That same day the Republican Party increased the pressure. RNC chairman Ed Gillespie dispatched a letter to CBS requesting that “The Reagans” be reviewed for “historical accuracy” by the former president’s intimates. Failing that, Gillespie demanded that the network run a disclaimer crawl at the bottom of the screen every 10 minutes during the film, advising viewers that “the program is a fictional portrayal of the Reagans and the Reagan Presidency, and they should not consider it to be historically accurate.”
As late as Tuesday morning, according to the Hollywood Reporter, CBS Entertainment chief Nancy Tellem was publicly denying that the network was removing “The Reagans” from its schedule. “There has been no decision as yet,” she told a meeting of industry executives. Asked what the network was examining, she replied, “There are lots of considerations ... We’re editing it. We’re taking this very, very seriously.”
Three hours later CBS announced its craven capitulation to the right-wing campaign.
The decision by Moonves and his associates gives new and richer meaning to the word “spineless.” More significantly, the network’s action underscores the reality that for all intents and purposes the extreme right has a veto over what appears on the US mass media.
The CBS announcement produced no immediate outcry in the liberal media. There were faint mutterings in some quarters about censorship. Philadelphia Daily News television critic Ellen Gray commented, “If Hitler had more friends, CBS wouldn’t have aired [its Hitler mini-series] either.”
The episode reveals not only the enormous influence, far out of proportion to its level of popular support, that the ultra-right exercises in US politics and media affairs, it also demonstrates the considerable sensitivity within the political and media establishment to any attempt to puncture the Reagan myth. For two decades this mediocre actor-turned- front-man for the most reactionary sections of the corporate elite has been assiduously built up by the media as a towering political and historical figure.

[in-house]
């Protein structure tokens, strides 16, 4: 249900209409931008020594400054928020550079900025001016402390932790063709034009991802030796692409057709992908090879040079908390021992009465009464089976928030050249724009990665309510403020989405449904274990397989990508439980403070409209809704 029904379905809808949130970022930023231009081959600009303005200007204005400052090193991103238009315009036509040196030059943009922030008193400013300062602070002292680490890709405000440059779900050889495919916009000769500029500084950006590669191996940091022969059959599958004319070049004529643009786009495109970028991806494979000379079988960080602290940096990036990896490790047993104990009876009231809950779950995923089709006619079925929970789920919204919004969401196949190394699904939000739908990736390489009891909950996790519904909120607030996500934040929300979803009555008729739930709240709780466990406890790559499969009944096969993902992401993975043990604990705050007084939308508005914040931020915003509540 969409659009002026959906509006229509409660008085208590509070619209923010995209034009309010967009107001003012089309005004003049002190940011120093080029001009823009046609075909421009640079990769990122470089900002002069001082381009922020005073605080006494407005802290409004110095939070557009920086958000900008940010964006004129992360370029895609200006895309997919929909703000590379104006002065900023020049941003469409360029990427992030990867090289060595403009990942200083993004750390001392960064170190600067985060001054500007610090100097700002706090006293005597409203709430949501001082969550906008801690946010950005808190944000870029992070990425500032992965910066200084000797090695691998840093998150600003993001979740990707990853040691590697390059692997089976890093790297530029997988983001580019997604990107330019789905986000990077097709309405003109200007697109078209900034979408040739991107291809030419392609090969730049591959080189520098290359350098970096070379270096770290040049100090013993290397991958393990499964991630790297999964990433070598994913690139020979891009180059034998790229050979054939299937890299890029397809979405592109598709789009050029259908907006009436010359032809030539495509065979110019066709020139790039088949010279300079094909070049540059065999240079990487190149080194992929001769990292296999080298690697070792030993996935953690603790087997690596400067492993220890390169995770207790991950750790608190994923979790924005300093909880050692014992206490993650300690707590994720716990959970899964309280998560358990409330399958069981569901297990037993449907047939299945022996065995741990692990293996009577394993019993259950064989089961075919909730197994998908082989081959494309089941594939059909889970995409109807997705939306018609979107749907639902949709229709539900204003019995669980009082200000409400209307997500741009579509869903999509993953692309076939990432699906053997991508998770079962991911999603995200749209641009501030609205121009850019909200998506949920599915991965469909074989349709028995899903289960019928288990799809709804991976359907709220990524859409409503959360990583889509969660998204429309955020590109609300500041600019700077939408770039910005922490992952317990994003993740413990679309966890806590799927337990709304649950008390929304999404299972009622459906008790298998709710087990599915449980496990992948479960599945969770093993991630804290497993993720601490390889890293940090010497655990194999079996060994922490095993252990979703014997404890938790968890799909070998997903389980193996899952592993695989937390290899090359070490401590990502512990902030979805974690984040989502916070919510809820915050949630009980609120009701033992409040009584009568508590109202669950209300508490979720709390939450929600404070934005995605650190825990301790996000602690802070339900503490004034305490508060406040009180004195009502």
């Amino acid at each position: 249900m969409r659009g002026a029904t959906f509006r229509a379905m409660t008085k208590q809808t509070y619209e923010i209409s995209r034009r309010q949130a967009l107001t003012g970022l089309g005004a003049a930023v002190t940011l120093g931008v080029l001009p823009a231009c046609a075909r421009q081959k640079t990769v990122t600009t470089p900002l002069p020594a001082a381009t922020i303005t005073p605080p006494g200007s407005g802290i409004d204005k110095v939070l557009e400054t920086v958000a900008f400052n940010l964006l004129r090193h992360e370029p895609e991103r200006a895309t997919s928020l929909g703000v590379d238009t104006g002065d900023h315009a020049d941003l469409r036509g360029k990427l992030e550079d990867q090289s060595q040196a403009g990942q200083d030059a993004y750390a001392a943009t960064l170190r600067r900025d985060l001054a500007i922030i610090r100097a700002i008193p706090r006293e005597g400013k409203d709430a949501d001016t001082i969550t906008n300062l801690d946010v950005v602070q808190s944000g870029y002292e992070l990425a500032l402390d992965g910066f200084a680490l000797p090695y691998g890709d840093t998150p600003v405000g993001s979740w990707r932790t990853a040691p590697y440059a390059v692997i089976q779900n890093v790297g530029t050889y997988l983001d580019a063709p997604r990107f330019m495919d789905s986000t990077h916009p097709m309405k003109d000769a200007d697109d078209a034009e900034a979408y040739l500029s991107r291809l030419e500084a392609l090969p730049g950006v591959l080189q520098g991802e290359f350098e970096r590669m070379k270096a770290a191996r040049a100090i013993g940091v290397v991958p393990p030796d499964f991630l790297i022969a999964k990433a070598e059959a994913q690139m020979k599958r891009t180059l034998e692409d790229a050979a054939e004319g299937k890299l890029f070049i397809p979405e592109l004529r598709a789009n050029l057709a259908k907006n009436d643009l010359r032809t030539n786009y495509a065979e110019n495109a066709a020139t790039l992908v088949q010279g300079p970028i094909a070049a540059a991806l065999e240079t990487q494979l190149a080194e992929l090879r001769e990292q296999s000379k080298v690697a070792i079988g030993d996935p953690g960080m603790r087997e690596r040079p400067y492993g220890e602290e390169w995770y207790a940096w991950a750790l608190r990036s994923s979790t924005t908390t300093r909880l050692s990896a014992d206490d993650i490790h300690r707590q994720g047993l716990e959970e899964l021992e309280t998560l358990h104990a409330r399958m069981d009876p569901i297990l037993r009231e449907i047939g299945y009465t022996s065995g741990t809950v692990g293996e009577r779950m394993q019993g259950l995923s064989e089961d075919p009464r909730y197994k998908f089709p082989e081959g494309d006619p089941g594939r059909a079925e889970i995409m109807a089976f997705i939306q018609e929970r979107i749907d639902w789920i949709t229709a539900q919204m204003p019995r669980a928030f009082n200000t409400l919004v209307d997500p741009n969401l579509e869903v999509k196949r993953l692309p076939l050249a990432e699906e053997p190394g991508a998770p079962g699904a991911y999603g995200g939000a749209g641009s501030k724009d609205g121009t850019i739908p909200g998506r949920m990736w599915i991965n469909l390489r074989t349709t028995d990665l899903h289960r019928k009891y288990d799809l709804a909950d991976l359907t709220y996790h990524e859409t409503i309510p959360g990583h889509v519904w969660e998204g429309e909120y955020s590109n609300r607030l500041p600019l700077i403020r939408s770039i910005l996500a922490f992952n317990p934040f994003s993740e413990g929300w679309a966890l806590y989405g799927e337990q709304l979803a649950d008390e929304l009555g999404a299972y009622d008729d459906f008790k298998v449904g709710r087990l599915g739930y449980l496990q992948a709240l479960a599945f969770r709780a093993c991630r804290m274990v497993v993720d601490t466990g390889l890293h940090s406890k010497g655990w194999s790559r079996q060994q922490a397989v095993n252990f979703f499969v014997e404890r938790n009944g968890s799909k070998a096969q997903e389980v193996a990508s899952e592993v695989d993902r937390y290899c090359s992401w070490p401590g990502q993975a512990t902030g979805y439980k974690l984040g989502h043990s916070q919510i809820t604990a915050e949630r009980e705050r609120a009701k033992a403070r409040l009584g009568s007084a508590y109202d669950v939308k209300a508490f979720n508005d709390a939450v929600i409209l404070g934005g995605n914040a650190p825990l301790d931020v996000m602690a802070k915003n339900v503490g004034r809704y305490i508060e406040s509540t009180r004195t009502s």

This myth-making has served a definite ideological purpose—to provide legitimacy to domestic policies that effected a vast enrichment of the ruling elite and the most privileged layers of the middle class at the expense of the broad mass of working people, and foreign policies that undermined post-World War II international relations and ushered in a new period of militarism and great power conflict.
The American corporate and political elite fears that any deflating of the Reagan myth runs the risk of undermining the credibility of its entire social and political set-up.
The CBS program, produced by tepid Hollywood liberals, could not possibly be relied upon to examine the critical social and political questions raised by the Reagan years, which coincided with a sharp shift to the right by both big business parties—the Democrats as well as the Republicans.
One of the defining actions of the Reagan government was its firing of 13,000 air traffic controllers during the 1981 PATCO strike, initiating a wave of strike-breaking and union-busting. Reagan carried through a massive tax cut for the rich combined with a systematic assault on social programs that offered assistance to the poor, the sick, the homeless, the unemployed and welfare recipients.
In foreign affairs Reagan launched a campaign to destroy the Soviet Union, termed the “Evil Empire.” As part of that effort, the Reagan administration funded and armed Islamic fundamentalists battling the Soviet army in Afghanistan, including Osama bin Laden. The ultimate political responsibility for the tragic events of September 11, 2001 can be placed at his doorstep, as well as that of the previous Carter administration.
The Reagan years are identified with fanatical anticommunism and militarism, support for various dictators (including Saddam Hussein) and covert wars fought against the people of Nicaragua, El Salvador, Angola and other countries. These reactionary efforts culminated in the Iran-Contra affair, which involved a conspiracy against the democratic rights of the American people.
Exposure of the Reagan “legacy” threatens not only certain ideological positions of his defenders. The American elite rightly views the policies of the Reagan administration as having encouraged and legitimized their selfish and reckless pursuit of wealth. Reagan is a hero to those who profited from his anti-working class policies and those who have continued to profit from his political and social “legacy.”